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Health Library : Medical Genetics

 

Studies for Single Gene Defects: DNA (Direct and Indirect)

What are the different studies for single gene defects?

Genes are made up of the chemical DNA. To study genes, you have to analyze the DNA to determine whether the DNA "alphabet" has any "spelling errors" in it. There are two ways to analyze the DNA: by direct studies (looking at the actual gene itself), or by indirect studies (looking at markers very close to the gene).

Direct DNA studies
Direct DNA studies simply look directly at the gene in question for an error. Errors in the DNA may include a repeated piece of DNA such as a trinucleotide repeat, a missing piece of DNA (deletion), or an alteration in the DNA code (point mutation). Different types of errors or "mutations" are found in different disorders. It is important to first find which type of error is present in a family by studying the family member with the disorder in question. The results of the DNA test are then used to compare directly to other relatives in the family to determine who else has the disease or carries the gene for the disease (and is at risk to pass it on to the next generation). The DNA is usually obtained by taking a blood sample.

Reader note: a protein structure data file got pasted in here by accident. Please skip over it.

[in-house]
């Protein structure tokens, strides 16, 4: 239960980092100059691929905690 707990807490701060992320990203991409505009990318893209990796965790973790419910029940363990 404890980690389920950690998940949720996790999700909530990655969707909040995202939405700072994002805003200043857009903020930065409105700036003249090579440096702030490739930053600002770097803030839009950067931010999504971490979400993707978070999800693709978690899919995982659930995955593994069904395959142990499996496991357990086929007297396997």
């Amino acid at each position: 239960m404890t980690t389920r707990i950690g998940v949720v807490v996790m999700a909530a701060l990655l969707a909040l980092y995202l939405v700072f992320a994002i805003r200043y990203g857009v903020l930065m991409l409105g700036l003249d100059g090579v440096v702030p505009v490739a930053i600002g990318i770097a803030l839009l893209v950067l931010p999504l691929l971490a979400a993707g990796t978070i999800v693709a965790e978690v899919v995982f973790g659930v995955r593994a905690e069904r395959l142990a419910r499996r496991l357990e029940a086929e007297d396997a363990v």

Indirect DNA studies
Sometimes, the error in the gene responsible for causing a disease has not been identified. In these cases, "markers" are used to find out whether a person has inherited the crucial region of the genetic code that is passing through the family with the disease. Markers are DNA sequences located close to the area of interest that are so close that they are almost always inherited together with the disease. When markers are this close to a gene where they are inherited together, they are said to be "linked." In this way, if someone has the set of linked markers, he or she will also have the disease-causing gene. For this reason, these types of studies are also called "linkage studies."

The family member with the disorder in question is studied first (as in direct DNA analysis). The pattern of the person's markers is compared to other relatives. If there is an exact match, then those relatives are also likely to have the faulty gene.

The accuracy of linkage studies depends on how close the markers are to the faulty gene. In some cases, a reliable marker is not available and the test, therefore, cannot give any useful information to the healthy family members. In many cases, several family members are needed to establish the most accurate set of markers to determine who is at risk for the disease in the family. Linkage studies may take many weeks to complete because of the complexity of these studies.

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